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What a lot of personal, family, social and business troubles -yes, even tragedies -result from forgetfulness! You, and everyone, desire to change this mental habit of often and easily forgetting to a habit of remembering easily and readily. Such a habit of good memory cannot be attained by using the clownish mental gymnastics that are called “memory systems.” Waste no time on these substitutes for memory. Many of their methods are ridiculous in nature and complex in operation. For instance, -if you wish to remember who was the Fourteenth President of our country -you are instructed to think of the initials of these two words -F and P -and then to remember that it was Franklin Pierce. But F and P might also stand for “Filthy Pig!” Such a memory relationship would be of no value at all unless you had PREVIOUSLY remembered (1) that Franklin Pierce was the Fourteenth President; (2) that the initials of Franklin Pierce are F and P; (3) that the initials of the Fourteenth President are F and P; (4) that the initials of Franklin Pierce and Fourteenth President are the same; (5) that F and P must not be remembered as initials of Filthy Pig, Funny Pictures, False Policies, Fatty Peters, Fancy Poultry and (6) some 10,000 or more other possibilities of such initials.

To remember by using “memory systems” requires about ten times the energy and mind effort required by memory itself. It is when you have not remembered, that the mind makes effort. When you have remembered to do what you intended to do, the act of remembering was easy. Why? Because your mind then used its own process of remembering. If you idealize this process, you make it perfect, -a habit of remembering easily. What is the process of idealizing memory? What is the mental act of idealizing the process?

Let me make a confession. In my psychology, I wrote of this development of memory at least twenty years ago. I have used it much; I have never known it to fail when used. That is the point, when used.

A few months ago, after returning from Mexico and the south, I had no residence ready for me and for a few weeks took a place with which I was entirely unfamiliar -a place that was very inconvenient in that it was necessary to keep certain manuscripts in the basement. The electric lights of the basement were turned on by a button switch at the top of the stairs. I do not like to waste anything, yet for two weeks, over and over again, when I started for the basement I would find that the lights were already on. This meant that over and over again, after getting the important thing I wanted, I had forgotten to turn out the lights after I came up. I thought about this; I reminded myself again and again not to forget to turn out the lights; but my mind being occupied with things which I considered very much more important, I continued again and again to forget.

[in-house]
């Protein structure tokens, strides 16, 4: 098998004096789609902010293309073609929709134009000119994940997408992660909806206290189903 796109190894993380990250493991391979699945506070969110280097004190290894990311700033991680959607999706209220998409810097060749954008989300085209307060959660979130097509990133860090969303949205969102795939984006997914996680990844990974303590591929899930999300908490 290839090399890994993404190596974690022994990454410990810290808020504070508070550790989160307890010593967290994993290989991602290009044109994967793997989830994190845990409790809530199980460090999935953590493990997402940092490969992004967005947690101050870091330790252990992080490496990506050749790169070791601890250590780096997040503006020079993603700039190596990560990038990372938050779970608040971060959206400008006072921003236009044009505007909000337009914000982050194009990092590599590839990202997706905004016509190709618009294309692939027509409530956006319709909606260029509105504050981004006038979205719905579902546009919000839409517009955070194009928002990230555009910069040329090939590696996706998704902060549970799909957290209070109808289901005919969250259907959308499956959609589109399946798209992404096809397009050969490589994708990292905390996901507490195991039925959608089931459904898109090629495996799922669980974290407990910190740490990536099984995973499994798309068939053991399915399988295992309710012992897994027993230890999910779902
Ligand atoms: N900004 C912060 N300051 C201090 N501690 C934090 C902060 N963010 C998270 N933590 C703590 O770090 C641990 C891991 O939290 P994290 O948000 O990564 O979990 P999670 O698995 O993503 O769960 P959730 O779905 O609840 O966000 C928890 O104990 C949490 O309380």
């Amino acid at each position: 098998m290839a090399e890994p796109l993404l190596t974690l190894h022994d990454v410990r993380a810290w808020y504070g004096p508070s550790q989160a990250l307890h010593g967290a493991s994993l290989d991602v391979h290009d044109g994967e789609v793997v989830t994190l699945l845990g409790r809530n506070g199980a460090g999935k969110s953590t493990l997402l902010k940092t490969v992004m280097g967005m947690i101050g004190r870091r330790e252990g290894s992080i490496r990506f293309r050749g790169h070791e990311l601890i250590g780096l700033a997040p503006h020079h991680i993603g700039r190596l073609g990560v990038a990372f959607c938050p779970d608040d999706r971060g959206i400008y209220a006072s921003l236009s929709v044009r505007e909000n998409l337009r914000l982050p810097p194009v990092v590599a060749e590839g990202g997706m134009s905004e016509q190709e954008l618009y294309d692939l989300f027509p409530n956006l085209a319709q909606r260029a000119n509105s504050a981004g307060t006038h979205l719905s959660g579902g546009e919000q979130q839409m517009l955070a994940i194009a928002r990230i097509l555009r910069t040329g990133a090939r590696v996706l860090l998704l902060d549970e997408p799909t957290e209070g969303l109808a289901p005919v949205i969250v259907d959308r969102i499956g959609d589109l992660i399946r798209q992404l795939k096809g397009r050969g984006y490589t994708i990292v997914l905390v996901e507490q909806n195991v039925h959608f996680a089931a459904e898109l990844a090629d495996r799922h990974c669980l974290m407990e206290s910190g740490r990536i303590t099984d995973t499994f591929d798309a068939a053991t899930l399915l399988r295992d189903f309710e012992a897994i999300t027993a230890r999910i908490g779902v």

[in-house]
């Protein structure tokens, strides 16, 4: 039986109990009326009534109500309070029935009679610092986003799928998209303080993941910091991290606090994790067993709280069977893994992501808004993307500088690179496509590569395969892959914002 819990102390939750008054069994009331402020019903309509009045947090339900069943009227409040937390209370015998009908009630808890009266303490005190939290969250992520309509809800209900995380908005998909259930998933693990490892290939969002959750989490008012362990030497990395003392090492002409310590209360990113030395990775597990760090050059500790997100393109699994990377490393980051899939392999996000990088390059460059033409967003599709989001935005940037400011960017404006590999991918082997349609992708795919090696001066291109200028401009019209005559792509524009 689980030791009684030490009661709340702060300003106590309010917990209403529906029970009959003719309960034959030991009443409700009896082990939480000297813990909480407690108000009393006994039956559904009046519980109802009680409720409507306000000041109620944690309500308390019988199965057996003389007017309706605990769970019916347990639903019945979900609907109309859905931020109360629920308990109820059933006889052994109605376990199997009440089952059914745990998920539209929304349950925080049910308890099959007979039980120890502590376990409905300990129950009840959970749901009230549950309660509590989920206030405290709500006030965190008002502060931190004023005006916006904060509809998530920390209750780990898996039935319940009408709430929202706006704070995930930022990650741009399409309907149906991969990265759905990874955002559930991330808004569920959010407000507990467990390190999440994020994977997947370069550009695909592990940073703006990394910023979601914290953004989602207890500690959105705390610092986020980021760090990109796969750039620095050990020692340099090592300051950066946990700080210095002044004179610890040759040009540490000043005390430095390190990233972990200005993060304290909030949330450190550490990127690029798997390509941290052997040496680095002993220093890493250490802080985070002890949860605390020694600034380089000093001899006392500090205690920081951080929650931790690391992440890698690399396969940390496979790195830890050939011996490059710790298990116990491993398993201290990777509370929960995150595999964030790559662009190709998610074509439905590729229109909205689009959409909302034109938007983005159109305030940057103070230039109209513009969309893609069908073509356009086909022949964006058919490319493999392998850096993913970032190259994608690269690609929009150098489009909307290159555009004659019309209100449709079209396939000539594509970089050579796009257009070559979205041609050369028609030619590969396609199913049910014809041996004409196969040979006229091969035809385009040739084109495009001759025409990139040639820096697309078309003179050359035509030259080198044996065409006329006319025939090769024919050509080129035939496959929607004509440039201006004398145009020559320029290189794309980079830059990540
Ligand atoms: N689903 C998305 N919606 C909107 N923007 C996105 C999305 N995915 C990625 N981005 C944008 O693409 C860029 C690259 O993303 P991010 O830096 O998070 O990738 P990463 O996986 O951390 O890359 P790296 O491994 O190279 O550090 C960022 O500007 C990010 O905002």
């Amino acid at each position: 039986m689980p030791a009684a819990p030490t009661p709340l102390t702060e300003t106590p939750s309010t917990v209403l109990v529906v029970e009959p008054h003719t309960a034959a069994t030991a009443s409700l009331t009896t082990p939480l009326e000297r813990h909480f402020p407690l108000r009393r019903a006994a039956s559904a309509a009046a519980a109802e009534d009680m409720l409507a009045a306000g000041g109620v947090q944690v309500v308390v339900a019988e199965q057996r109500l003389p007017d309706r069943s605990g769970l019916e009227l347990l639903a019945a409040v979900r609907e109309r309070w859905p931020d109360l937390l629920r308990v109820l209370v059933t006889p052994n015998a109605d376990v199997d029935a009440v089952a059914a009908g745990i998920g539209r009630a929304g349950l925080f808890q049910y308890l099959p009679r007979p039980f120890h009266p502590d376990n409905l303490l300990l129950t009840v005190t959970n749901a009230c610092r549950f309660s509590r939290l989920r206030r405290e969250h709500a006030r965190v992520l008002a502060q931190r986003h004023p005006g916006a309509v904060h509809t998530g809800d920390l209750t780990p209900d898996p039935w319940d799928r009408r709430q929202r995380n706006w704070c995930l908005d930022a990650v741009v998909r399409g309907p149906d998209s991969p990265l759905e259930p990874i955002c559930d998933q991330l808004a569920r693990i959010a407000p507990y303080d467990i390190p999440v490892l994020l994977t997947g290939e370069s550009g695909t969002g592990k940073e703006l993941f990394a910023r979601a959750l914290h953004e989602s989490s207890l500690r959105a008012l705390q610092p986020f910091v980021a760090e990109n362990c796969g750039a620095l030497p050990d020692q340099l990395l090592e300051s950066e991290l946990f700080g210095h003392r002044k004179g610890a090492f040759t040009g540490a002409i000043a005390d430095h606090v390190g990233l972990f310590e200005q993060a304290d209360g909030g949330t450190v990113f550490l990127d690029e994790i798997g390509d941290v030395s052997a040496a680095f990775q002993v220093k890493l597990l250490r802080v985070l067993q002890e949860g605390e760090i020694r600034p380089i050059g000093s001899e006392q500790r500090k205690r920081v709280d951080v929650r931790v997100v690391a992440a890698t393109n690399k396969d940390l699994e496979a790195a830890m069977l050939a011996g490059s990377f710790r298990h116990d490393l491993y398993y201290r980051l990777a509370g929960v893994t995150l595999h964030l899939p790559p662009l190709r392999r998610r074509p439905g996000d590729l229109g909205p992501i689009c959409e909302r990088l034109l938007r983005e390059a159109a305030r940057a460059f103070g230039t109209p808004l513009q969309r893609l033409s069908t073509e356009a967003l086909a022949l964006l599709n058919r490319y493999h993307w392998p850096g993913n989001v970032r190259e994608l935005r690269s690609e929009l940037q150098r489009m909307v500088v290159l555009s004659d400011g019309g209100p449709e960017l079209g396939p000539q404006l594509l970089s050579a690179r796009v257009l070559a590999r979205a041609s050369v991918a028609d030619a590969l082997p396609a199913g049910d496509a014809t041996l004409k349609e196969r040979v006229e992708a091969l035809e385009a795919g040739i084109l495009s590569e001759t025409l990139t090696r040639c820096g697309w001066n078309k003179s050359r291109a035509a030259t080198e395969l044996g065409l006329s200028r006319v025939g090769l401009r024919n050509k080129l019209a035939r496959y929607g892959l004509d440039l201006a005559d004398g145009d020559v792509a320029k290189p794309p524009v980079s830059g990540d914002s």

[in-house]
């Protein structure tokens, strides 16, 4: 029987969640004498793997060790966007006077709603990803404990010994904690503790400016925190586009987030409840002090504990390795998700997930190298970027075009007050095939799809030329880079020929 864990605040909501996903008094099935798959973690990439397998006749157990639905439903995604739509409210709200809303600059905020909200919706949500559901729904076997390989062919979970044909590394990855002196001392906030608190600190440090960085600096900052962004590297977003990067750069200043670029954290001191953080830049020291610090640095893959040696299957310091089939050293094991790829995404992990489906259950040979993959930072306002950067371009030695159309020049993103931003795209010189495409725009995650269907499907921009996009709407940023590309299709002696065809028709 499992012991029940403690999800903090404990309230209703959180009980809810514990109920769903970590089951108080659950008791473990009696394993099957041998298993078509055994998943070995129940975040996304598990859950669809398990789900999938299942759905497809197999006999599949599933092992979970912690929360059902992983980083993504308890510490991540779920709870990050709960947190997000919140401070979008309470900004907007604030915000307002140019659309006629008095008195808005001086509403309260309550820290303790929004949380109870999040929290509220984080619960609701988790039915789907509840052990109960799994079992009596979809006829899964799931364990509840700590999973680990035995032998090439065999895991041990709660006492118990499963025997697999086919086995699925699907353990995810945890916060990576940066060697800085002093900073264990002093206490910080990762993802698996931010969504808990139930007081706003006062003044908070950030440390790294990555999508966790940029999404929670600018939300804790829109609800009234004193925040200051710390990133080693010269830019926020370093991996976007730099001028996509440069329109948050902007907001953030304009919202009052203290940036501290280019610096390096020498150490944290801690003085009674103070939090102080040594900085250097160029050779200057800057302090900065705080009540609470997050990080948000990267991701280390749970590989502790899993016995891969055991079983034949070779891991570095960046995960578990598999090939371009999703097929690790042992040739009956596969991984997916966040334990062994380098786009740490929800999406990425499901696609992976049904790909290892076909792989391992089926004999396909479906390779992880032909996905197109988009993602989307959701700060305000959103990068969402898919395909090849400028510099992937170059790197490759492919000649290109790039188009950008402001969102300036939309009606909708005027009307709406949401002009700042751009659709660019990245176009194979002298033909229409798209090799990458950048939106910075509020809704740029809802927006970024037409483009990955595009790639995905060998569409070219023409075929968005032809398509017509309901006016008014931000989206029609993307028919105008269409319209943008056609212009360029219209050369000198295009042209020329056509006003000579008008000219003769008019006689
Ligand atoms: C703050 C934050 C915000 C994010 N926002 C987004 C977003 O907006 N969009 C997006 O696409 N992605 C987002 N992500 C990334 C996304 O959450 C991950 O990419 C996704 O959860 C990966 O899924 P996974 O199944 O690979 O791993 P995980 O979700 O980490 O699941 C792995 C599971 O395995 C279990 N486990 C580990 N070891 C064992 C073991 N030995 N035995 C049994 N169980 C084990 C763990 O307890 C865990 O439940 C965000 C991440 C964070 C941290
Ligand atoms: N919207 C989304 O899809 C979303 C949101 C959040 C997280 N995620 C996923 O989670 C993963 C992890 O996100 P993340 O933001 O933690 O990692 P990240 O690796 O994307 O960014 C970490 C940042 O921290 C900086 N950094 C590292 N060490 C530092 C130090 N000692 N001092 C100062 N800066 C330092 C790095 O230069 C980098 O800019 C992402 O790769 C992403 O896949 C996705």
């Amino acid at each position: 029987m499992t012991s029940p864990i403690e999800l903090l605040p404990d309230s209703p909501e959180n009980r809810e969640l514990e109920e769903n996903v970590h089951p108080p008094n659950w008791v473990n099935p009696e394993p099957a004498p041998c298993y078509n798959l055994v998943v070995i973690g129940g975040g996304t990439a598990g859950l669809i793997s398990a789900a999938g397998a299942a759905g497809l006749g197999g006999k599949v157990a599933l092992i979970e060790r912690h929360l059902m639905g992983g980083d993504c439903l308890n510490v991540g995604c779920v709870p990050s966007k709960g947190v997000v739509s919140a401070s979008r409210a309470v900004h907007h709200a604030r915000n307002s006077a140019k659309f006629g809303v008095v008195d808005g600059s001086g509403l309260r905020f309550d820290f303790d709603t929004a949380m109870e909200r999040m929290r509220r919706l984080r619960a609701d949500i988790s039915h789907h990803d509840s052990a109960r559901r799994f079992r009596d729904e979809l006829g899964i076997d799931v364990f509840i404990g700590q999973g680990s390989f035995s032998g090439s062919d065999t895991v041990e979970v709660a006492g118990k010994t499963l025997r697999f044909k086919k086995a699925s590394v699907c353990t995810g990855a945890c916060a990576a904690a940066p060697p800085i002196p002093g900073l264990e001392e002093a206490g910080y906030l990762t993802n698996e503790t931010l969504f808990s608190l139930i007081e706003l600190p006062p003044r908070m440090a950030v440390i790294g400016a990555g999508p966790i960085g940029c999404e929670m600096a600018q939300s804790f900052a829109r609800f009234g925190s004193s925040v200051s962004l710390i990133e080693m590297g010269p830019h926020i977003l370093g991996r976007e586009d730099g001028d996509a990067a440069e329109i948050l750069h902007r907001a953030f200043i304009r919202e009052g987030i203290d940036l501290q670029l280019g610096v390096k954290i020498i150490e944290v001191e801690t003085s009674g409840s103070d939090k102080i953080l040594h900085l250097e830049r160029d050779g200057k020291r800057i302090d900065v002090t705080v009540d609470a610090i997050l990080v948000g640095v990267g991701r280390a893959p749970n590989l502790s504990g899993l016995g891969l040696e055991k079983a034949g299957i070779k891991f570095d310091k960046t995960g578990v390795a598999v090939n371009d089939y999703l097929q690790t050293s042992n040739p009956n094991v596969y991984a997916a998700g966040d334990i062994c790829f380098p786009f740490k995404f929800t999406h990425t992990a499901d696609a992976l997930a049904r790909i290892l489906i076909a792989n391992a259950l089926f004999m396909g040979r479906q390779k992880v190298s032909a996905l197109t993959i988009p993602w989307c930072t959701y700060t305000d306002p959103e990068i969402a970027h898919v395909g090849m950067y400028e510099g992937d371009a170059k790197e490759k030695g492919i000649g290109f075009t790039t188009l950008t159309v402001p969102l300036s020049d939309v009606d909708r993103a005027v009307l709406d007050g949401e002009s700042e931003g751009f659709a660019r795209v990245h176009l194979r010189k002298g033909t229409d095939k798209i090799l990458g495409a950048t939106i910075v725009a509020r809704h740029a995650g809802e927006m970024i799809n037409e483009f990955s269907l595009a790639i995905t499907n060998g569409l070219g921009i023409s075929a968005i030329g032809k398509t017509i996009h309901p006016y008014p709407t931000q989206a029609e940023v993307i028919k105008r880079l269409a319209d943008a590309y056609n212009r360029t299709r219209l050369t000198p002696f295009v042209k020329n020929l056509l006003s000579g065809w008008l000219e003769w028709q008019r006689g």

This is the point: mere thinking to remember will not develop memory nor make you remember. A mere idea that you must remember something often leads to forgetfulness, no matter how good the intention to remember.

One day, like a flash it came to me that I had been very remiss in not putting my own ideals into practice -the very things I had written twenty years ago -the very things I had practiced for twenty years whenever important things were to be remembered. What I did illustrates the idealizing process. What you forget to do is not a material thing but the process in your mind that you intend to do a certain thing at a certain time. If you idealize this process you build it into the structure so that it works automatically. This was the actual process I wished to attain.

I wished to be able automatically to go to the stair, even while my mind was centered upon getting important papers from the basement, turn on the lights, go down, get the papers, return, and automatically switch off the lights. As stated, I had previously thought of doing so, I had had an idea of doing so a score of times and had reproached myself for forgetting to do so.

It took two minutes to idealize this process. I closed my eyes to shut out all other images. I first saw and then felt myself move, approaching the door leading to the basement; I saw and felt myself move in turning on the lights, descending the stairs, getting a file of papers, mounting the stairs, turning off the lights, and going about my work. Immediately I re-imaged this process. I went over it again; a third time; a fourth; a fifth. What was the result?

That process was built automatically into my mind process. I had an ideal -a perfect image of myself -remembering to do the thing I wanted to do, built into the brain structure so that no matter how important were the things occupying my mind, I could go to the basement and return, not forgetting to turn out the lights, not even being bothered to remember to turn them out.

If your mind has been trained to idealize -if it has been trained for only a week or a month -you can idealize such a simple process fifty or a hundred times in five minutes -that is, if your eyes are closed so that the mind is not interrupted by impressions of other things.

Apply this idealized process not only to memory, but to the development of any mental process you wish to establish, any habit of character you desire to attain. After all, memory is a habit of character, and the process given here -idealized as I have described it -will change not only any mental process but any habit of character -mental, ethical or spiritual. The essential thing is to idealize the process, making it perfect in the mind; then it will always come true.


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